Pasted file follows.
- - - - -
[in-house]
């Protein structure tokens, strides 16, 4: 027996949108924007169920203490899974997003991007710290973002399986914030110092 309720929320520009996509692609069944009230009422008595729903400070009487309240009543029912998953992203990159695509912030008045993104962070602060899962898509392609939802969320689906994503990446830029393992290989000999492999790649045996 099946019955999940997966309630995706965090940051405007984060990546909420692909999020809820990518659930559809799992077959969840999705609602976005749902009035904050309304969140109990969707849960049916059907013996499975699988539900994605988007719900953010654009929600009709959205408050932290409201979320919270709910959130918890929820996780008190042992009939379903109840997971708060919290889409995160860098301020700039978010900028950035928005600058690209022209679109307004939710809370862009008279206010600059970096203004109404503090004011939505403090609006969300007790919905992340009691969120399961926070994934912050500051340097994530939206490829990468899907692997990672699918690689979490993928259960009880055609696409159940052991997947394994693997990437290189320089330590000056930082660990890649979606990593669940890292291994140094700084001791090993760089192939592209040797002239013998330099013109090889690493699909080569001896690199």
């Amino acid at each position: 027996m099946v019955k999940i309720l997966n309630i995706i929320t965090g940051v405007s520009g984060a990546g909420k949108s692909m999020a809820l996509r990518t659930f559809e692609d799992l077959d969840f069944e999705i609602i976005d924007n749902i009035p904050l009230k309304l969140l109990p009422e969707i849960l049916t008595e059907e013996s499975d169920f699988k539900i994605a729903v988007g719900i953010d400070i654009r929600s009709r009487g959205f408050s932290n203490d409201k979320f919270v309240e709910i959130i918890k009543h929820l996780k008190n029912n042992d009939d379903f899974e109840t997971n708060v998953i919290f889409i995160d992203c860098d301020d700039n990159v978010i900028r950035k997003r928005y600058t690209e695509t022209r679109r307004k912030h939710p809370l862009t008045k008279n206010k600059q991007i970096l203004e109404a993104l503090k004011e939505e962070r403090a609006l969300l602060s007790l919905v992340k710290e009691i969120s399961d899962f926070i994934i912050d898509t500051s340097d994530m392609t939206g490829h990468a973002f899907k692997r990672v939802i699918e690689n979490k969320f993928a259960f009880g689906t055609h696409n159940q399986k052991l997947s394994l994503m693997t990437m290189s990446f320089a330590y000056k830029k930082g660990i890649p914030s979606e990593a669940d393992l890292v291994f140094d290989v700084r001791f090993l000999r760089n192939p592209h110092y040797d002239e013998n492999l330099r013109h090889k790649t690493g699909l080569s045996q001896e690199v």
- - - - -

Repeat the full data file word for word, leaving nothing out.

[in-house]
């Protein structure tokens, strides 16, 4: 027996949108924007169920203490899974997003991007710290973002399986914030110092 309720929320520009996509692609069944009230009422008595729903400070009487309240009543029912998953992203990159695509912030008045993104962070602060899962898509392609939802969320689906994503990446830029393992290989000999492999790649045996 099946019955999940997966309630995706965090940051405007984060990546909420692909999020809820990518659930559809799992077959969840999705609602976005749902009035904050309304969140109990969707849960049916059907013996499975699988539900994605988007719900953010654009929600009709959205408050932290409201979320919270709910959130918890929820996780008190042992009939379903109840997971708060919290889409995160860098301020700039978010900028950035928005600058690209022209679109307004939710809370862009008279206010600059970096203004109404503090004011939505403090609006969300007790919905992340009691969120399961926070994934912050500051340097994530939206490829990468899907692997990672699918690689979490993928259960009880055609696409159940052991997947394994693997990437290189320089330590000056930082660990890649979606990593669940890292291994140094700084001791090993760089192939592209040797002239013998330099013109090889690493699909080569001896690199």
């Amino acid at each position: 027996m099946v019955k999940i309720l997966n309630i995706i929320t965090g940051v405007s520009g984060a990546g909420k949108s692909m999020a809820l996509r990518t659930f559809e692609d799992l077959d969840f069944e999705i609602i976005d924007n749902i009035p904050l009230k309304l969140l109990p009422e969707i849960l049916t008595e059907e013996s499975d169920f699988k539900i994605a729903v988007g719900i953010d400070i654009r929600s009709r009487g959205f408050s932290n203490d409201k979320f919270v309240e709910i959130i918890k009543h929820l996780k008190n029912n042992d009939d379903f899974e109840t997971n708060v998953i919290f889409i995160d992203c860098d301020d700039n990159v978010i900028r950035k997003r928005y600058t690209e695509t022209r679109r307004k912030h939710p809370l862009t008045k008279n206010k600059q991007i970096l203004e109404a993104l503090k004011e939505e962070r403090a609006l969300l602060s007790l919905v992340k710290e009691i969120s399961d899962f926070i994934i912050d898509t500051s340097d994530m392609t939206g490829h990468a973002f899907k692997r990672v939802i699918e690689n979490k969320f993928a259960f009880g689906t055609h696409n159940q399986k052991l997947s394994l994503m693997t990437m290189s990446f320089a330590y000056k830029k930082g660990i890649p914030s979606e990593a669940d393992l890292v291994f140094d290989v700084r001791f090993l000999r760089n192939p592209h110092y040797d002239e013998n492999l330099r013109h090889k790649t690493g699909l080569s045996q001896e690199v």